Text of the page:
FUSE also did an alternative cosmetic design branded as a MATCO unit.
The G0G0 Transporter was an internal FUSE science project seeking to solve 2 problems: 1. What’s the most ecologically friendly way to take advantage of Portland’s 20 minute neighborhood concept? And 2., what happens to the expensive strollers that children certainly grow out of ?
Answer number 1 is the wagon. With a wagon you can haul almost anything while on foot. That is :a 50 lb bag of dogfood, groceries, kids, even a large potted plant.
The question then became “is a wagon enough?” Would other people share this wagon love? So we thought more, and I had colleagues that were about to become parents and his or her colleagues would pitch in and buy them a really cool expensive stroller. This got me thinking about what happens to these strollers beyond being used for a younger sibling. No one wants a pooped-on, barfed-on second hand stroller or at least there did not seem to be a robust used stroller market. So, what if the stroller could be built more like a roof rack system where you could evolve the product to transform it into some-thing or things more useful once the child gets out of infancy?
This turned into the GoGo Transporter System whereby adding or subtracting components, you can make a variety of wheeled products.
GE’s Supra division came back to FUSE to get an industrial design for an update to their E-Key. This was a dedicated device beyond the realtors cell phone that would beam an infra red signal to open the iBox. Our industrial design was tied to the electronic internals provided by GE.
Slabtown In Stumptown
A very clever guy came to FUSE with an idea. A better way to set up a grid of rebar that floats within a slab of concrete. This wasn’t a totally new idea, but Kerry, the guy, had a host of improvements he wanted to add and he had a plan to make these really sell. These concrete chairs turn the painful time eating chore of setting up a grid of rebar into literally a snap. The rebar just pops into place at just the right height.Our job was to make them super strong and super cool. We made them feel like the super utilitarian future by instituting this octogonal theme throughout the structure. The octogonal base not only provided visual branding but also helped with keeping the rebar layouts in the field straight. FUSE designed all 27 variations that accomodate different sized bar and different heights. FUSE also redesigned the BIP logo along the way.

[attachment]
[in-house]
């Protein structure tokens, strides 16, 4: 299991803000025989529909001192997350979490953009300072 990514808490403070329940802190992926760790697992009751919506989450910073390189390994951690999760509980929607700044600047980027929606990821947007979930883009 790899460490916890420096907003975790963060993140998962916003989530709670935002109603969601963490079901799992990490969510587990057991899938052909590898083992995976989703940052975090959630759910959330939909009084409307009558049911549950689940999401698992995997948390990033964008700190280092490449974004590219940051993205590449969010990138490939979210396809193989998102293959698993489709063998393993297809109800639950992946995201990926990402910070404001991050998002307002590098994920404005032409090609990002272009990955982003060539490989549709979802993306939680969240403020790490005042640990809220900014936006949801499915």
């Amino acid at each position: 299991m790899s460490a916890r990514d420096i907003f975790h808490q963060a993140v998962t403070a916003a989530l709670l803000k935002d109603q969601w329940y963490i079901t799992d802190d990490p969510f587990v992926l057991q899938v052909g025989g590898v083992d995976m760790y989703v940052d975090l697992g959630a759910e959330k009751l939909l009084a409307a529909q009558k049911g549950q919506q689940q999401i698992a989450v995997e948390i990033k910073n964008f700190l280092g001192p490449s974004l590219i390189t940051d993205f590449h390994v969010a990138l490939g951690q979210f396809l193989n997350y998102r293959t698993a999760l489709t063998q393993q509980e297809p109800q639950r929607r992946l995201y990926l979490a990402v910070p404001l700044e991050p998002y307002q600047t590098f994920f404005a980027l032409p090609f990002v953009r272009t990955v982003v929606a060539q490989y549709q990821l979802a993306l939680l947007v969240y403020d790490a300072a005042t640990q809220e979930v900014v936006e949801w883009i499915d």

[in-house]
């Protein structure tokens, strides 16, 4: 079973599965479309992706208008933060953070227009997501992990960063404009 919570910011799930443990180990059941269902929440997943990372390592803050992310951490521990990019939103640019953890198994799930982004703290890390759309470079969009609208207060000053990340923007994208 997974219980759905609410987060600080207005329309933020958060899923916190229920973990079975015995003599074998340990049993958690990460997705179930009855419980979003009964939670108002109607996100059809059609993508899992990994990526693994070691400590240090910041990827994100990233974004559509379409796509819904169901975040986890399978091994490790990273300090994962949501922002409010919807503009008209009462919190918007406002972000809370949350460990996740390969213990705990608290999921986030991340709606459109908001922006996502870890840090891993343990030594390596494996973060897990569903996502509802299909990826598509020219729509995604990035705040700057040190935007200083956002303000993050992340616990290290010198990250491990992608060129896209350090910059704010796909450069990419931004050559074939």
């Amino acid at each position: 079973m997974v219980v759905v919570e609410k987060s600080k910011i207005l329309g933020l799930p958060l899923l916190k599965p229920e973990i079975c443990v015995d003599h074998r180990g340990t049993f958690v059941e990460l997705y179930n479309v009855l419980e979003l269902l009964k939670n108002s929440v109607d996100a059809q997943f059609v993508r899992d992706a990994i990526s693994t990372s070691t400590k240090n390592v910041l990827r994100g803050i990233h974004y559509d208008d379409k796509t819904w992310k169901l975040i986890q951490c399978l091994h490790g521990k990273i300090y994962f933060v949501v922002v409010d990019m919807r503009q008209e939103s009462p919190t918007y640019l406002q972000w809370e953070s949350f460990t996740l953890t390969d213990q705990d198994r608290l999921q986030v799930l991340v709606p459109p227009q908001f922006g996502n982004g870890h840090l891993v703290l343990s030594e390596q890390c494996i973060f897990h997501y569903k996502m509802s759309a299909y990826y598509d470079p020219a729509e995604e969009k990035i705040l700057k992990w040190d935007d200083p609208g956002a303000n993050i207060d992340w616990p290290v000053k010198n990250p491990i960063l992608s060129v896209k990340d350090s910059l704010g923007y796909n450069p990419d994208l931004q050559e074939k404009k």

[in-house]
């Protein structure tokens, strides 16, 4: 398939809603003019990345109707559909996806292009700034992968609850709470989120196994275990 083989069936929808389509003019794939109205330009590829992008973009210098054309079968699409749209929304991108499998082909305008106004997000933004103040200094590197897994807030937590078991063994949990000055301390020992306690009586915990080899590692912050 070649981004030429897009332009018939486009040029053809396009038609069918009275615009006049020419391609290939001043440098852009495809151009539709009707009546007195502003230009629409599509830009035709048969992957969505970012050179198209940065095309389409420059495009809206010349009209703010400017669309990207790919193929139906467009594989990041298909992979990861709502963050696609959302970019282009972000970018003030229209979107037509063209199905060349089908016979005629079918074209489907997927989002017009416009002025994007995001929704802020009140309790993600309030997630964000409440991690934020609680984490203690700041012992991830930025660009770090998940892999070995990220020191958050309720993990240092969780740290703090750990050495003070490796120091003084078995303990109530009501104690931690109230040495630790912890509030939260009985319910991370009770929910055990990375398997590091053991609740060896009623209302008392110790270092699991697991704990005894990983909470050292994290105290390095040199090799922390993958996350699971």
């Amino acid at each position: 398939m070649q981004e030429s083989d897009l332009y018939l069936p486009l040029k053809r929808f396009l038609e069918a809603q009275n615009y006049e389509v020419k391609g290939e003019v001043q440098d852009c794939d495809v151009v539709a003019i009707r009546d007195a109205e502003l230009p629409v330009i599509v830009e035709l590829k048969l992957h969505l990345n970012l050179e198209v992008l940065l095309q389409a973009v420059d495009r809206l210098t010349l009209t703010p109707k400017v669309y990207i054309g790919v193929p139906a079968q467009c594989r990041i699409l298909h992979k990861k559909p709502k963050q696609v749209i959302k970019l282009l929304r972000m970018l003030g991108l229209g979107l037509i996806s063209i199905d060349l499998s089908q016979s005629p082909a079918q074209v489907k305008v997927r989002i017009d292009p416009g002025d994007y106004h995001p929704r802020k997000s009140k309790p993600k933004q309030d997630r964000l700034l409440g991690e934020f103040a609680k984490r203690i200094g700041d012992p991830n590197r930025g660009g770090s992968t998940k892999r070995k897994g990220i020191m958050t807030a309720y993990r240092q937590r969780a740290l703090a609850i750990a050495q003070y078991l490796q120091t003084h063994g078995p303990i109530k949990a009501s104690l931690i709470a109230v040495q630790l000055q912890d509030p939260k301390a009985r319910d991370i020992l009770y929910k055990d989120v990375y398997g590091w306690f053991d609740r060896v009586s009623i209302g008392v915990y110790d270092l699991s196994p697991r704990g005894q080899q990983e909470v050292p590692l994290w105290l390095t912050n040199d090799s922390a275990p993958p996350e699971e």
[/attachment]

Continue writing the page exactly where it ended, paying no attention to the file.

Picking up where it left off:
Sitting Is The New Smoking
This project was born within FUSE during the time when became widely recognized that standing was better than sitting. This period saw the advent of work surfaces that raised and lowered. These were expensive desks and the other thing is it’s hard to love a desk or at least want to spend big money on a desk. We know you can make a desk from an inexpensive door and sawhorses and most importantly you can put the desk up high to support standing. What is needed is a chair that can support this posture. Even better would be a chair that can go from traditional task height to stool height, maybe even allowing a worker to perch or lean against that chair. Easily done with locking a few casters!
Also, for the facilities managers who must purchase chairs for an organization the Crane chair supports all the work surface heights a facility may have.
We submitted this design to premiere office seating manufacturer Herman Miller (HM) and they picked up on it, flew our principal to HQ and launched a project to build a prototype. The project hit a snag when the HM design manager went on maternity leave but this led to our participation in multiple projects at HM.